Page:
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Chapter 4 Section J: Right of involuntary patients to maintain physical health

Issues can arise when an involuntary patient seeks treatment for physical health conditions, when they are receiving care and treatment in a psychiatric hospital or unit.

Care in psychiatric hospitals or units tends to focus on treatment, usually through use of management of medication for symptom control of mental illness. Sometimes patients are concerned that their other medical conditions don’t get the appropriate care and attention they need in these circumstances. However, this should not be the case.

The Mental Health Act 2007 (NSW) provides that a person who is detained on a Schedule 1 Medical Certificate may be treated for a serious condition or illness, other than a mental illness or other mental health condition prior to being admitted to a mental health facility for further assessment, and prior to being presented to a Mental Health Inquiry. For example, if a person has been detained on a Schedule 1 Medical Certificate following an incident of serious self-harm (such as an attempted suicide) they are able to be treated for any serious physical injuries prior to being admitted to a Mental Health Facility.

One key issue of concern for many people living with mental health conditions who require psychiatric medication/s to maintain a stable mental state are the side-effects on their physical health that may be associated with some of these medications. Some side effects of antipsychotics can include increased appetite and associated weight gain, lethargy, impaired sexual performance and involuntary movements (shaking known as tardive dyskinesia, which makes certain muscles move uncontrollably). They can also cause blurred vision; low blood pressure and seizures.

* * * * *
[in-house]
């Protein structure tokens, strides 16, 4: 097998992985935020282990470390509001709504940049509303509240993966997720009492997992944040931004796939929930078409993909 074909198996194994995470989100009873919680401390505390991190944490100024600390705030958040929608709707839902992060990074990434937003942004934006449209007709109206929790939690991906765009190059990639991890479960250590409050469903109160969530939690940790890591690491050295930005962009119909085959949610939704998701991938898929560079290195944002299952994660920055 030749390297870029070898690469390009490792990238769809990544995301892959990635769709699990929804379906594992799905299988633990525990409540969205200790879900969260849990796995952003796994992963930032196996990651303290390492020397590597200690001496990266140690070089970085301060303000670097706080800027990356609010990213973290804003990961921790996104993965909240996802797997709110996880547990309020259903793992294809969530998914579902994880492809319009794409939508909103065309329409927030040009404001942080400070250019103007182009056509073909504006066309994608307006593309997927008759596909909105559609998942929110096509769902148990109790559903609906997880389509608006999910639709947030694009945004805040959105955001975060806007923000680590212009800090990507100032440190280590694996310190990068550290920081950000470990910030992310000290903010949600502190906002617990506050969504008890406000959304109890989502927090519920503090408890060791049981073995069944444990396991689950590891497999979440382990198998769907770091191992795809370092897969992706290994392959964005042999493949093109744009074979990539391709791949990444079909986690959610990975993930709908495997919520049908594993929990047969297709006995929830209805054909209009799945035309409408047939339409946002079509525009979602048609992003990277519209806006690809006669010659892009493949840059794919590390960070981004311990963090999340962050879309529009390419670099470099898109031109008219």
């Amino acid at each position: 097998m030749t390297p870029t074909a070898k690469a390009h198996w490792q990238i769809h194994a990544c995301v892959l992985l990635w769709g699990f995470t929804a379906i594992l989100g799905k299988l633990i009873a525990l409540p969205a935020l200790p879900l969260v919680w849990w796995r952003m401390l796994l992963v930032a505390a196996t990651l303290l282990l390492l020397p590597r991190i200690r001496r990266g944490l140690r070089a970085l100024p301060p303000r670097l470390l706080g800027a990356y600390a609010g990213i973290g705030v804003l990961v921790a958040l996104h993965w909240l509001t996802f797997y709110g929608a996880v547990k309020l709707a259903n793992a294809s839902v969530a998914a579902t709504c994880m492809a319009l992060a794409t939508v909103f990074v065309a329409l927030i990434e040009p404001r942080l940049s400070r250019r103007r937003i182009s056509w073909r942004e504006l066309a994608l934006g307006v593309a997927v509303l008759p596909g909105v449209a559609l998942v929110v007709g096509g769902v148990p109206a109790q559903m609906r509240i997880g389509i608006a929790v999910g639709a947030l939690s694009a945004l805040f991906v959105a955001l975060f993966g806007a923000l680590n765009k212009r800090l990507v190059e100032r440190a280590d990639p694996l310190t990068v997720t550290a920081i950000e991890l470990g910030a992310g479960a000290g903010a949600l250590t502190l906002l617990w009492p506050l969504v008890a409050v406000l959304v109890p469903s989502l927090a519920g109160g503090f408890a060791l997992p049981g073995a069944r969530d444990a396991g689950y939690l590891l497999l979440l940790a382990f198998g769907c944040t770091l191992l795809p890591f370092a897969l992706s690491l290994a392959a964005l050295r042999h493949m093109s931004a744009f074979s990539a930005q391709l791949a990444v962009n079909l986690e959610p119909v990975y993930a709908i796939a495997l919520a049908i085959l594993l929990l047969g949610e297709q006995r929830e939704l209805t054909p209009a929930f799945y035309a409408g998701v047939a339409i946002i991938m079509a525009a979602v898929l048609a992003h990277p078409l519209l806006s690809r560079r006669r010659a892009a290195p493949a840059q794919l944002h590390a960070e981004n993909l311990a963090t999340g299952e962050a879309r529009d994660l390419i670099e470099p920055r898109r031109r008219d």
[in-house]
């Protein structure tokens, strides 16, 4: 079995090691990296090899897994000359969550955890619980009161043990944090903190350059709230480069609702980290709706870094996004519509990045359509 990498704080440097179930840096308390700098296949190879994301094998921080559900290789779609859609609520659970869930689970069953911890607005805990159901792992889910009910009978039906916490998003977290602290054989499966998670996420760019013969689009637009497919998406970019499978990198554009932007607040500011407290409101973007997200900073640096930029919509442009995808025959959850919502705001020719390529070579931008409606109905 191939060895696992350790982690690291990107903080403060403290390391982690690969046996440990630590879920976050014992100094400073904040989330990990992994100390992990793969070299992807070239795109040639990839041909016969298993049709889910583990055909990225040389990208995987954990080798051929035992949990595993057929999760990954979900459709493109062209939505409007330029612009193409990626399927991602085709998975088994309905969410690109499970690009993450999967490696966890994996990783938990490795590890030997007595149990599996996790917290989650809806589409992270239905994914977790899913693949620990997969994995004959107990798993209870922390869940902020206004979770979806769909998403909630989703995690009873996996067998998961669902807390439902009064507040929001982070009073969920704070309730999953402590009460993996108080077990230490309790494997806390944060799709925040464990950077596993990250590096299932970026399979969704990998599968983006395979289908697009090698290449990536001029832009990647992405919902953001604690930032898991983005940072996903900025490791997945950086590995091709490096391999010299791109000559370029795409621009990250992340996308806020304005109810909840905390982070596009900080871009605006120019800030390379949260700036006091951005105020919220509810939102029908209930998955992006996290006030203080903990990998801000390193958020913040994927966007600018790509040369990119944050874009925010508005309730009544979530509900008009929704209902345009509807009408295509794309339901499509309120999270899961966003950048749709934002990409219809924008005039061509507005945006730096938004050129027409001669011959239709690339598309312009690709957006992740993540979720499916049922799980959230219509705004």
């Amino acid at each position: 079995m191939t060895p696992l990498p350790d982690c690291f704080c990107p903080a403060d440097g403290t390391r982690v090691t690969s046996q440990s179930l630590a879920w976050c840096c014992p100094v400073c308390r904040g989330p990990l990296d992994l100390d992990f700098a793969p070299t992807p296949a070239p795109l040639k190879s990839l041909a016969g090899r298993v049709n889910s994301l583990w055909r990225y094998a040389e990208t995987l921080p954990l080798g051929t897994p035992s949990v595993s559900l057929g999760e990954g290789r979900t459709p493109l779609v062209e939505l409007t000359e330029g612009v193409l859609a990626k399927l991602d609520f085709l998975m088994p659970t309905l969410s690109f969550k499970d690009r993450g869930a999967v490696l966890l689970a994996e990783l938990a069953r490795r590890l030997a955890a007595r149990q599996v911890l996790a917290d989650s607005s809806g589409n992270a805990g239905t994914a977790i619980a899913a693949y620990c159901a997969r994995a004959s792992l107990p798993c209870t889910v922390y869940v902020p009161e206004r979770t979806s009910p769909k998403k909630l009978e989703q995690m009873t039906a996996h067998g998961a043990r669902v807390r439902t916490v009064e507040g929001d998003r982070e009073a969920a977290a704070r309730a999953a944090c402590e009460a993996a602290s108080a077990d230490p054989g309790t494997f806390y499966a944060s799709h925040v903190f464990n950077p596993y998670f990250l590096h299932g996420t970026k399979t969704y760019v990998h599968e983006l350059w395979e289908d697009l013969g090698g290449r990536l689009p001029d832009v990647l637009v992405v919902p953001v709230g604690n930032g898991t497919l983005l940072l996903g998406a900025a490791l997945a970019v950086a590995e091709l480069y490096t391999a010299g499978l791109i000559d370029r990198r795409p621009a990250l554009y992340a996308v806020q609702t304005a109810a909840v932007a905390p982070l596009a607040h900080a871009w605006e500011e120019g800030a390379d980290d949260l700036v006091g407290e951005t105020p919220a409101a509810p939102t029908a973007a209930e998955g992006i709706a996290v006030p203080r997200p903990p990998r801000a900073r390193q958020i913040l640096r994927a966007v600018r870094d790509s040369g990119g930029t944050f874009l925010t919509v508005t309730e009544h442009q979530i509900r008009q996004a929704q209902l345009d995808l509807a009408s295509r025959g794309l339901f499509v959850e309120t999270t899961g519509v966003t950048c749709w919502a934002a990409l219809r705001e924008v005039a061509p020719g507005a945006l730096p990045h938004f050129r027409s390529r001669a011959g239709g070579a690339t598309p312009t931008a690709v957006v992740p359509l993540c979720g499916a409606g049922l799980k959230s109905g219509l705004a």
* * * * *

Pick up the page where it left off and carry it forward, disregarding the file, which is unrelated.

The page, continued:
Health care professionals have an important responsibility to work with you to avoid, or at least to minimise these side effects. This might include the provision of lifestyle and nutrition advice, changing the time of administration or the dosage, trialling alternative medications that may not produce these side effects or prescribing a non-psychiatric medication to combat the side effect.

If you are experiencing one or several discomforting side-effects from the psychiatric medication/s prescribed for you, you should discuss this as soon as possible with the prescribing psychiatrist and the treating team. If this does not result in a resolution of the problem, you may want to obtain, or request, a second medical opinion.

The Mental Health Act 2007 also sets out the processes that must be followed, and the approvals that must be sought, for surgical procedures required by both voluntary and involuntary patients of public mental health facilities.

If you think you need to see a doctor or another health care professional, such as a dentist, you should tell the staff. If you are have leave privileges, you can ask for urgent leave to see your regular doctor, dentist, etc. If you are only allowed escorted leave, the treating psychiatrist will need to give permission for a support person/staff member to take you.

If you think you are not getting proper treatment or care for a medical condition, or that the treatment for your mental illness is affecting your medical condition and you want the treatment checked, you should ask to speak to the Medical Superintendent of the hospital and/or ask to urgently speak to the Official Visitor.

You could also call the Health Care Complaints Commission (HCCC), However, because complaints to the HCCC must be in writing, urgent problems are not quickly resolved, including concerns or complaints about failure to provide other medical treatment or care. After you are discharged from hospital you may wish to write to the Health Care Complaints Commission to put your concerns about your care on the record.

NSW Health have developed the Physical Health Care of Mental Health Consumers Guidelines to provide a framework and, where available, evidence-based guidance to assist NSW Health mental health services to recognise their role in the physical health care of consumers. This guidance includes provides information about:

  • advocacy;
  • clear and appropriate links with other health care providers;
  • building stronger partnerships with key stakeholders, including general practitioners, mental health consumers, families and carers;
  • establishing minimum expectations for the physical health care of consumers, together with a program to improve standards; and
  • improving the physical health care of mental health consumers.

To read these Guidelines follow this link here

Updated February 20, 2020